To eliminate duplicative effort and increase efficiency, Corrections should not make unnecessary referrals to Mental Health. Corrections and Mental Health should jointly revise the structured screening instrument so that the referral process adheres more closely to the law's intent.
With the Department of Corrections and Rehabilitation (CDCR), the Department of State Hospitals(DSH), formerly the Department of Mental Health has revised the screening instrument so that the referral process adheres more closely to the law. The process and revisions to the screening instrument will be incorporated into the CDCR/DSH MOU.
The revisions that State Hospitals refers to include entering a memorandum of understanding with Corrections whereby Corrections delegated authority to State Hospitals to conduct a clinical review and State Hospitals agreed to conduct these reviews. Therefore, we consider this recommendation resolved.
Previously reported on 10/2/14 that this will not be implemented
We believe that through the Memorandum of Understanding (MOU) in which CDCR delegated authority to DSH to conduct a part two screening process we are in compliance with the law's intent. I am enclosing the MOU and the Screening Instrument as requested.
As previously reported, the Department of State Hospitals (DSH) has provided the California Department of Corrections (CDCR) with access to the DSH data support system which allows CDCR to directly review referred cases in order to identify the status of cases and eliminates requests by CDCR to DSH on case status. Additionally CDCR, the Board of Parole Hearings (BPH) and DSH have entered into a Memorandum of Understanding (MOU) to articulate and memorialize the intention and action of CDCR and BPH to collaborate with DSH in the performance of sexually violent predator (SVP) screening functions described in Welfare and Institutions code Section 6601 (b). DSH, BPH and CDCR are currently reviewing the screening process to update this MOU and recognize further efficiencies in this process.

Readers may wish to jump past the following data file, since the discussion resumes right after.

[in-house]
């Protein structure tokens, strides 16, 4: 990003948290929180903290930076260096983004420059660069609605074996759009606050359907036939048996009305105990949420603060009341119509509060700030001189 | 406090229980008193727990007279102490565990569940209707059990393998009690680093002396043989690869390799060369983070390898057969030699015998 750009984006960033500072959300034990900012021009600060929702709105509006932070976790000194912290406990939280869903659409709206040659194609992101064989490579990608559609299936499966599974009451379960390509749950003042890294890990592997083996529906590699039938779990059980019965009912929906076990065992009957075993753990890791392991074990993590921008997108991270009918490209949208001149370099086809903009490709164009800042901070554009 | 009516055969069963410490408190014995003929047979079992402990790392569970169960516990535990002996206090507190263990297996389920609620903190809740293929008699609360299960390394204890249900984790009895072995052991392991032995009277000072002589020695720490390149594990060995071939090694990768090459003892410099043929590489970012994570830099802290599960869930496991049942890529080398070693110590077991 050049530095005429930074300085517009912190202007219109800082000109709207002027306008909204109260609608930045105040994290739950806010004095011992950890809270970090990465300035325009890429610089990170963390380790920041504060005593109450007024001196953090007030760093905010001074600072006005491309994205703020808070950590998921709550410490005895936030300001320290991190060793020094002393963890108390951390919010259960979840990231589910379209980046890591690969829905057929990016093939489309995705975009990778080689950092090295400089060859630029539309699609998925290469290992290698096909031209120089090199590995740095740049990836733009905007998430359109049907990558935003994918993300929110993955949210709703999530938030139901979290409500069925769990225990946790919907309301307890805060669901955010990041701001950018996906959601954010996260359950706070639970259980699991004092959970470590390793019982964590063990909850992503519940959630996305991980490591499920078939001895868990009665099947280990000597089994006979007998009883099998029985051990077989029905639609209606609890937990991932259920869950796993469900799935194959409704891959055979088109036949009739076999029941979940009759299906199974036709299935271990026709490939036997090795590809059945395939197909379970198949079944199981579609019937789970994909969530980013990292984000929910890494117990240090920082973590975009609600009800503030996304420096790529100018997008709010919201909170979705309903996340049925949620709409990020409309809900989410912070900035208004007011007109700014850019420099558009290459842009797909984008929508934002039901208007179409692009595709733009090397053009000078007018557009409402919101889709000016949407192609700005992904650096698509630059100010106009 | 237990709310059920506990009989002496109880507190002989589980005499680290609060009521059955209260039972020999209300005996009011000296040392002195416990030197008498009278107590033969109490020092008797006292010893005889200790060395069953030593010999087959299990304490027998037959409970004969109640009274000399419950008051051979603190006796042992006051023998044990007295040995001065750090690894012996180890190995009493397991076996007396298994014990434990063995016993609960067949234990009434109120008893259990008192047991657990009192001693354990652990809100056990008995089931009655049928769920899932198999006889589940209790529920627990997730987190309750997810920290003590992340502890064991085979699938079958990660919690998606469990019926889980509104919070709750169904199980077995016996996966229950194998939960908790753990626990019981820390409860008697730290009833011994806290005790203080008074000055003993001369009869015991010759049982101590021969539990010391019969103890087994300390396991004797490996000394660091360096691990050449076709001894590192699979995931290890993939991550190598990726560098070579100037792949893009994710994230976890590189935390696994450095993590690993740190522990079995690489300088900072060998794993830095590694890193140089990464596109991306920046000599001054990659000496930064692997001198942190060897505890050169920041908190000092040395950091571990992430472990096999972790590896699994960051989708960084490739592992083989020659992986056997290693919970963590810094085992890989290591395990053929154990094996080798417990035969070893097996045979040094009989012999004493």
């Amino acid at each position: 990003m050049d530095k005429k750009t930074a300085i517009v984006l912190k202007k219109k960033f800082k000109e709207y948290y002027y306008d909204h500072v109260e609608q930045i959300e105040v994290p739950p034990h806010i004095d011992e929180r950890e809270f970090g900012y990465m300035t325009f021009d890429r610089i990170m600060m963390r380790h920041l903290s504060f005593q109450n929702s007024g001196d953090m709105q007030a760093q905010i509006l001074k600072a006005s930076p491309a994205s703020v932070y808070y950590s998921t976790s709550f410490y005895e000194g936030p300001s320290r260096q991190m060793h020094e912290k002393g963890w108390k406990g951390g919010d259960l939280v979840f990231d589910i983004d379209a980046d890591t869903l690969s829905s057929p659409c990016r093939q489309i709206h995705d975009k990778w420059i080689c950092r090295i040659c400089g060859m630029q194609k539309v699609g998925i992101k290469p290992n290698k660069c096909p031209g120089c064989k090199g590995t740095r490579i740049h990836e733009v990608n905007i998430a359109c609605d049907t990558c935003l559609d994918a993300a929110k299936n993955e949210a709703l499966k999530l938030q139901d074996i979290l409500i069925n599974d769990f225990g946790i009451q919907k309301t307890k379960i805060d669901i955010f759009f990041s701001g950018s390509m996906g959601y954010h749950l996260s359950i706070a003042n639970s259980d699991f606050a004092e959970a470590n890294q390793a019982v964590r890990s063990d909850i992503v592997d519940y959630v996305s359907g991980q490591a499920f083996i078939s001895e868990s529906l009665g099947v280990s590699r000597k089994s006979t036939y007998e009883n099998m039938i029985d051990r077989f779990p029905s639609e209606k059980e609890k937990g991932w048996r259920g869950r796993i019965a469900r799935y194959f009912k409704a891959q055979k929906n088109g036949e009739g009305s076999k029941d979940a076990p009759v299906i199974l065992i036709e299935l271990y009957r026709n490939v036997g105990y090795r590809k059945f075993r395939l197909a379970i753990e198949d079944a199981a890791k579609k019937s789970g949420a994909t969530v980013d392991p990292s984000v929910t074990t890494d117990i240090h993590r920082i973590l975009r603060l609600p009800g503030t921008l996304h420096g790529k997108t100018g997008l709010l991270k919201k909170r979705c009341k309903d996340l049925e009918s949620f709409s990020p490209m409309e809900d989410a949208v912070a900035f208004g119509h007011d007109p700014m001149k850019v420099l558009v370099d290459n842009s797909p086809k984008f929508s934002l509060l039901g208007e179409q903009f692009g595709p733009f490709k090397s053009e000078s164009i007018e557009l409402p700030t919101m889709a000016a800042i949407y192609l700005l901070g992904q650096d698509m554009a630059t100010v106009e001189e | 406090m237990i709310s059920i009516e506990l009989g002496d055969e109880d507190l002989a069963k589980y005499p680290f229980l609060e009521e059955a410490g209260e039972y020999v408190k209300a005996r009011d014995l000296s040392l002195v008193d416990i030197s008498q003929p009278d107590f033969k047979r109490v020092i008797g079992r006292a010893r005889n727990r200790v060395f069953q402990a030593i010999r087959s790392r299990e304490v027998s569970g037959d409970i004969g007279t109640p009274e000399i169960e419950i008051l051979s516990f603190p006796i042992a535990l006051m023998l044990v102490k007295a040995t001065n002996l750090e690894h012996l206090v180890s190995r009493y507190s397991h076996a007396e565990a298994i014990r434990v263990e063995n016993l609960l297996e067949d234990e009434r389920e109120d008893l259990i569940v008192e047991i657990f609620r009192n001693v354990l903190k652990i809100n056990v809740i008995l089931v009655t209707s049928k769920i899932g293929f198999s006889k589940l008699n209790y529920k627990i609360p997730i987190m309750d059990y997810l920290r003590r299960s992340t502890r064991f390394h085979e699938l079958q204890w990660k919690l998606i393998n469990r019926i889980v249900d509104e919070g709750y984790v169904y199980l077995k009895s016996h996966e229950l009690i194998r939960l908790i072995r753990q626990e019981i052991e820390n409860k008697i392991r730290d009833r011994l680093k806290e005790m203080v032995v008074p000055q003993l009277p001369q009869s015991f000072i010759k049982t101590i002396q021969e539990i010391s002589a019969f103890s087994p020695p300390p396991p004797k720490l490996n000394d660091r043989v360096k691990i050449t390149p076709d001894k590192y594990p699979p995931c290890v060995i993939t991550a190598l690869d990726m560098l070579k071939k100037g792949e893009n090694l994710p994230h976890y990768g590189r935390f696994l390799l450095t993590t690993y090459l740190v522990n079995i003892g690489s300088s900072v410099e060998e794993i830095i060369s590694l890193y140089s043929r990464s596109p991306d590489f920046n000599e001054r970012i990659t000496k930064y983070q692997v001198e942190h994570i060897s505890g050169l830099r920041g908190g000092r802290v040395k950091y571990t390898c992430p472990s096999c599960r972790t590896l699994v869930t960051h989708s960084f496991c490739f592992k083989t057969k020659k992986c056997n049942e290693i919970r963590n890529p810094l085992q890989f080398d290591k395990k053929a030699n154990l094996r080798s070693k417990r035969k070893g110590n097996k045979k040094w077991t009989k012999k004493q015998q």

The Department of State Hospitals (DSH) and the California Department of Corrections and Rehabilitation (CDCR) have realized referral efficiencies since the implementation of Assembly Bill 109 (Committee on Budget, Chapter 15, Statutes of 2011) – Criminal Justice Alignment on October 1, 2011, which allows for parole and probation violators to remain under the jurisdiction of the counties unless convicted of a new crime. DSH has provided CDCR with access to the DSH data support system which allows CDCR to directly review referred cases in order to identify the status of cases and eliminates requests by CDCR to DSH on case status. Both departments agree that non-predatory sex offenses can form the basis of a court's determination that an individual is a sexually violent predator and that CDCR must not screen out offenders on this basis.
Agency responses received after June 2013 are posted verbatim.